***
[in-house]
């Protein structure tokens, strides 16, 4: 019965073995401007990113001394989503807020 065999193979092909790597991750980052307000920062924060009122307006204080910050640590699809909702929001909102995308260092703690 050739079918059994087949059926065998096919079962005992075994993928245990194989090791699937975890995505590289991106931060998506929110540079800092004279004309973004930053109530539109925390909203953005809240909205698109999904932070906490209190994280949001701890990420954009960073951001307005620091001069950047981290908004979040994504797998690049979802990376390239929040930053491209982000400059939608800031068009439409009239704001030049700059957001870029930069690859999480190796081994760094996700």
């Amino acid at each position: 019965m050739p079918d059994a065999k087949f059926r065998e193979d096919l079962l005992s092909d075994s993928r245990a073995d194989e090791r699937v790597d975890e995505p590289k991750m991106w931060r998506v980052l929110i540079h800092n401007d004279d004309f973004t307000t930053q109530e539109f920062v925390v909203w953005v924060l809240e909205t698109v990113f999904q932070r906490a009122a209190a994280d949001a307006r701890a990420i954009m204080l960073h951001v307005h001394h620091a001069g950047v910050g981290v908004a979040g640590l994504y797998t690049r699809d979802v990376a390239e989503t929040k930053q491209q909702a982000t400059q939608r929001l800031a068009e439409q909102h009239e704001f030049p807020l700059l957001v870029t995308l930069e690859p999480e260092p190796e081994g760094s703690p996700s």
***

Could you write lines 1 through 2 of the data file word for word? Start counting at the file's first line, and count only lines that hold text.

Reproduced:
[in-house]
């Protein structure tokens, strides 16, 4: 019965073995401007990113001394989503807020 065999193979092909790597991750980052307000920062924060009122307006204080910050640590699809909702929001909102995308260092703690 050739079918059994087949059926065998096919079962005992075994993928245990194989090791699937975890995505590289991106931060998506929110540079800092004279004309973004930053109530539109925390909203953005809240909205698109999904932070906490209190994280949001701890990420954009960073951001307005620091001069950047981290908004979040994504797998690049979802990376390239929040930053491209982000400059939608800031068009439409009239704001030049700059957001870029930069690859999480190796081994760094996700």